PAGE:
Looking at Credit-Rating Agencies Through a Leegin Lens

CPI Antitrust Chronicle, Jan. 2014 (2)

Fordham Law Legal Studies Research Paper No. 3400222

8 Pages Posted: 7 Jun 2019

Date Written: 2014

Abstract

In a 2007 memorandum, Raymond McDaniel, the Chairman and CEO of Moody’s Corp., suggested that competition among credit-rating agencies does not promote ratings quality but may in fact penalize it. The basic claim here — that there are fundamental problems with competition in the credit-rating business if we care about ratings accuracy — is supported by financial research. Bo Becker and Todd Milbourn have provided evidence that the entry of Fitch as a third credit-rating agency in the market actually led to less accurate ratings. This short essay argues that this is a failure of competition only if we view the goal of competition as producing accurate ratings. If the goal of competition among credit-rating agencies is to make them serve the needs of their customers, competition appears to be working.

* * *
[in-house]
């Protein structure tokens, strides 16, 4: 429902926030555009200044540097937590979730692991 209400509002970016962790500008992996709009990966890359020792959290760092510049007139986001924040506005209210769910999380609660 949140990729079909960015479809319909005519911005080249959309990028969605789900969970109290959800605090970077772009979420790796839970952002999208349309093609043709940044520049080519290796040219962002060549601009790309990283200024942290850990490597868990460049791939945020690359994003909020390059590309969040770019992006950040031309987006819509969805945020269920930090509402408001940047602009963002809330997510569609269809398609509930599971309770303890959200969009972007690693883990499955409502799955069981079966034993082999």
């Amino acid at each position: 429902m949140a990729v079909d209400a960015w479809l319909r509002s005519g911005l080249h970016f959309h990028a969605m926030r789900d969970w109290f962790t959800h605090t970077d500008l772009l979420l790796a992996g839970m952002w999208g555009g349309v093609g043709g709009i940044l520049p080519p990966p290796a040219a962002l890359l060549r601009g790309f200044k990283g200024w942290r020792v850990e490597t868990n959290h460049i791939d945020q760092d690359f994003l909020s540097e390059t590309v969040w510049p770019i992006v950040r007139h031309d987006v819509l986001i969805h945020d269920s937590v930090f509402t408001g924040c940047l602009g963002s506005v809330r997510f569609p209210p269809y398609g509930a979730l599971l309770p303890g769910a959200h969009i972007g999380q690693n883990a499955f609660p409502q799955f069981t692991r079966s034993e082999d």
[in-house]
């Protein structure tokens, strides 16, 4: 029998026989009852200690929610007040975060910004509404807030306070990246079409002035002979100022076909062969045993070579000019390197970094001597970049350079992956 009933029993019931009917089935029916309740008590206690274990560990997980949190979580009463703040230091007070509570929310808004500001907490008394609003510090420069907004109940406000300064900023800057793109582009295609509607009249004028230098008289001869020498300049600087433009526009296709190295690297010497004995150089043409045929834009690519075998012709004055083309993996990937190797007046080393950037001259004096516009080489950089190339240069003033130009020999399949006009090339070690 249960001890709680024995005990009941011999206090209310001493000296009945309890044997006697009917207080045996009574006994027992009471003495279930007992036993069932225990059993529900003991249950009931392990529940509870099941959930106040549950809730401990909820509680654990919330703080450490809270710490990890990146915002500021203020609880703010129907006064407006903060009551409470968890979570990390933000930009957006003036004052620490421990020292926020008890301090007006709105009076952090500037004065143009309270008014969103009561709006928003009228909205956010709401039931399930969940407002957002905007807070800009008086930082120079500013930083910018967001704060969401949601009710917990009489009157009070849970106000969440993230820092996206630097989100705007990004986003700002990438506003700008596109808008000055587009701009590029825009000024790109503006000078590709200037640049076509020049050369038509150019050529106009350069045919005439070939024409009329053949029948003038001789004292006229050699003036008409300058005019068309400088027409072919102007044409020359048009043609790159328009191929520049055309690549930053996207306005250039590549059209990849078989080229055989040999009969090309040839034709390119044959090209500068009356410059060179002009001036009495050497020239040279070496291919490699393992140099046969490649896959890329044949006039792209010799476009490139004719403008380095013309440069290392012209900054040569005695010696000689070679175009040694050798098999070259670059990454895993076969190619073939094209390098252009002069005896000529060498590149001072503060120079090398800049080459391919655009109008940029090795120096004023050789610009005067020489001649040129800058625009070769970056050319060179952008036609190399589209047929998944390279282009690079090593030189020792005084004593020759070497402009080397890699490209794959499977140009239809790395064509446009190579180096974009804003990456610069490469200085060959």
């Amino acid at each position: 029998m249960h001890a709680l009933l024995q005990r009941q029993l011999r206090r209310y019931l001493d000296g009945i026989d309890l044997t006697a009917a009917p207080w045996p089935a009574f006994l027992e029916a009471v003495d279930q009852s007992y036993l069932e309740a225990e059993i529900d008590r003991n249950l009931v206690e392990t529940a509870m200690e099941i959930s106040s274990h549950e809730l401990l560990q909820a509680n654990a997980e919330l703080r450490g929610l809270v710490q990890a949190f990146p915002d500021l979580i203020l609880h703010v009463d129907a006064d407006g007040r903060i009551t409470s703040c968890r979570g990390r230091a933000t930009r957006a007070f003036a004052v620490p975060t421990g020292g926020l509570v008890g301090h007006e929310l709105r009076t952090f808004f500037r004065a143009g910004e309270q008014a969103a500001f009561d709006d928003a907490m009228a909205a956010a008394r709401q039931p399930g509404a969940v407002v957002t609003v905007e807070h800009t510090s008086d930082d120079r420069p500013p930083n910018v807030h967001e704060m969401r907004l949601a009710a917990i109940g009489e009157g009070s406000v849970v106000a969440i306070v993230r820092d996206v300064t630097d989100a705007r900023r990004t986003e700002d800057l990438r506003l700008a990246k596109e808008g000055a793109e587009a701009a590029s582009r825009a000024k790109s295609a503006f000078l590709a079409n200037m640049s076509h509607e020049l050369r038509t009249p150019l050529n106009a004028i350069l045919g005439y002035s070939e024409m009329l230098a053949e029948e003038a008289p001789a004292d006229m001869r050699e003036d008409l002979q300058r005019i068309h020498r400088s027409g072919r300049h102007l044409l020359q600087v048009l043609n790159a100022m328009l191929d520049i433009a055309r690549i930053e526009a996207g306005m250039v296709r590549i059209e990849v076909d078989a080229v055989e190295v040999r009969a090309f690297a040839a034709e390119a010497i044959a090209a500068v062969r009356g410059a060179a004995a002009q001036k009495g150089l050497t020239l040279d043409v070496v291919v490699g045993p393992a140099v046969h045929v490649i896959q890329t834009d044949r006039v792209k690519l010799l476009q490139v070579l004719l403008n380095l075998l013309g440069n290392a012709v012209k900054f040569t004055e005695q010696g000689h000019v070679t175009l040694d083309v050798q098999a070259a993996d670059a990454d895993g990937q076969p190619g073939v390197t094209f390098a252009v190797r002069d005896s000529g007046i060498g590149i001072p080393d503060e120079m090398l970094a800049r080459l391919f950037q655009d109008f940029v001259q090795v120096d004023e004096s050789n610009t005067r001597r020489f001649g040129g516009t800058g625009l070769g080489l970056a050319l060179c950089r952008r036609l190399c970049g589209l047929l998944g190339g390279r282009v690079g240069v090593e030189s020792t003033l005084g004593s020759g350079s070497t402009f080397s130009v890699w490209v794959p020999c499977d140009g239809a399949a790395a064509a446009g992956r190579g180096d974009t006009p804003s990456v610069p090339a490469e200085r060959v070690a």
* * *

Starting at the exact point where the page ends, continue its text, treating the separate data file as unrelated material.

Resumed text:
The customers who pay for ratings are the issuers of securities and, as McDaniel suggests, those issuers want higher ratings, not more accurate ratings.

Suggested Citation

Patterson, Mark R., Looking at Credit-Rating Agencies Through a Leegin Lens (2014). CPI Antitrust Chronicle, Jan. 2014 (2); Fordham Law Legal Studies Research Paper No. 3400222. Available at SSRN: https://ssrn.com/abstract=3400222

Mark R. Patterson (Contact Author)

Fordham University School of Law ( email )

140 West 62nd Street
New York, NY 10023
United States
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212-636-6899 (Fax)

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